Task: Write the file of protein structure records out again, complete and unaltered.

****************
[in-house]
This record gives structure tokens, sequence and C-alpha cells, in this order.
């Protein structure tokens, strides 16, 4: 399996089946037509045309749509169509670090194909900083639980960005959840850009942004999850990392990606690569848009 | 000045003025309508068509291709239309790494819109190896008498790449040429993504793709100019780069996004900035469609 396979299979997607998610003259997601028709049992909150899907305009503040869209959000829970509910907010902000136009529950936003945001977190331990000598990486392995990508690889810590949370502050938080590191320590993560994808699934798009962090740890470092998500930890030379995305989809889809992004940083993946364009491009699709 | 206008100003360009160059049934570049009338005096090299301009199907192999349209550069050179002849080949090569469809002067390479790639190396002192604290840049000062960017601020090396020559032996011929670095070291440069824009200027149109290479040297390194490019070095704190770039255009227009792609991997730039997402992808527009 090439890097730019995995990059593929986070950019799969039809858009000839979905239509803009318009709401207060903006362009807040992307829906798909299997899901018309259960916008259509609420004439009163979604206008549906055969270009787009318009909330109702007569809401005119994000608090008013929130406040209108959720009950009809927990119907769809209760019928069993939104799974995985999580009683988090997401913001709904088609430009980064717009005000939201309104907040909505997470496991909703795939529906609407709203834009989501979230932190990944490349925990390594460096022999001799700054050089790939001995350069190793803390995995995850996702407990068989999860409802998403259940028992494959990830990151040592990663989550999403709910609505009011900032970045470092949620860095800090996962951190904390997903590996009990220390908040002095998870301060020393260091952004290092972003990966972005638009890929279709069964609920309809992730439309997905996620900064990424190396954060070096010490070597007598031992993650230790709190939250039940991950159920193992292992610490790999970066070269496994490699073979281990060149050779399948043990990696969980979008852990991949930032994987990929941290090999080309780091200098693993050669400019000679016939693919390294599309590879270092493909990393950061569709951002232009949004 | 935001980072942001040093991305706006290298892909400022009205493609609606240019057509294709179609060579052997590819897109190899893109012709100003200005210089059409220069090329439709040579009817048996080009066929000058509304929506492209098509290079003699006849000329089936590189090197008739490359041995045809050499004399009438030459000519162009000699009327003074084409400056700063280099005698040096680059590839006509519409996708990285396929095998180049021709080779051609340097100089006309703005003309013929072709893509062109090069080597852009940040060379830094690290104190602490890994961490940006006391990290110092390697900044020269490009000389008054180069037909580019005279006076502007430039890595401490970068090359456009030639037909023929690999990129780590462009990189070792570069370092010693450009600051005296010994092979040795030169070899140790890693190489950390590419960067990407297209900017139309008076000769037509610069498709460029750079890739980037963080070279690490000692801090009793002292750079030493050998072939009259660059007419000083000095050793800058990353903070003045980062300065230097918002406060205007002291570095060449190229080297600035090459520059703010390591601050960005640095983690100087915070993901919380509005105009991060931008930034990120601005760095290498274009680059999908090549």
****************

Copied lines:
[in-house]
This record gives structure tokens, sequence and C-alpha cells, in this order.
């Protein structure tokens, strides 16, 4: 399996089946037509045309749509169509670090194909900083639980960005959840850009942004999850990392990606690569848009 | 000045003025309508068509291709239309790494819109190896008498790449040429993504793709100019780069996004900035469609 396979299979997607998610003259997601028709049992909150899907305009503040869209959000829970509910907010902000136009529950936003945001977190331990000598990486392995990508690889810590949370502050938080590191320590993560994808699934798009962090740890470092998500930890030379995305989809889809992004940083993946364009491009699709 | 206008100003360009160059049934570049009338005096090299301009199907192999349209550069050179002849080949090569469809002067390479790639190396002192604290840049000062960017601020090396020559032996011929670095070291440069824009200027149109290479040297390194490019070095704190770039255009227009792609991997730039997402992808527009 090439890097730019995995990059593929986070950019799969039809858009000839979905239509803009318009709401207060903006362009807040992307829906798909299997899901018309259960916008259509609420004439009163979604206008549906055969270009787009318009909330109702007569809401005119994000608090008013929130406040209108959720009950009809927990119907769809209760019928069993939104799974995985999580009683988090997401913001709904088609430009980064717009005000939201309104907040909505997470496991909703795939529906609407709203834009989501979230932190990944490349925990390594460096022999001799700054050089790939001995350069190793803390995995995850996702407990068989999860409802998403259940028992494959990830990151040592990663989550999403709910609505009011900032970045470092949620860095800090996962951190904390997903590996009990220390908040002095998870301060020393260091952004290092972003990966972005638009890929279709069964609920309809992730439309997905996620900064990424190396954060070096010490070597007598031992993650230790709190939250039940991950159920193992292992610490790999970066070269496994490699073979281990060149050779399948043990990696969980979008852990991949930032994987990929941290090999080309780091200098693993050669400019000679016939693919390294599309590879270092493909990393950061569709951002232009949004 | 935001980072942001040093991305706006290298892909400022009205493609609606240019057509294709179609060579052997590819897109190899893109012709100003200005210089059409220069090329439709040579009817048996080009066929000058509304929506492209098509290079003699006849000329089936590189090197008739490359041995045809050499004399009438030459000519162009000699009327003074084409400056700063280099005698040096680059590839006509519409996708990285396929095998180049021709080779051609340097100089006309703005003309013929072709893509062109090069080597852009940040060379830094690290104190602490890994961490940006006391990290110092390697900044020269490009000389008054180069037909580019005279006076502007430039890595401490970068090359456009030639037909023929690999990129780590462009990189070792570069370092010693450009600051005296010994092979040795030169070899140790890693190489950390590419960067990407297209900017139309008076000769037509610069498709460029750079890739980037963080070279690490000692801090009793002292750079030493050998072939009259660059007419000083000095050793800058990353903070003045980062300065230097918002406060205007002291570095060449190229080297600035090459520059703010390591601050960005640095983690100087915070993901919380509005105009991060931008930034990120601005760095290498274009680059999908090549």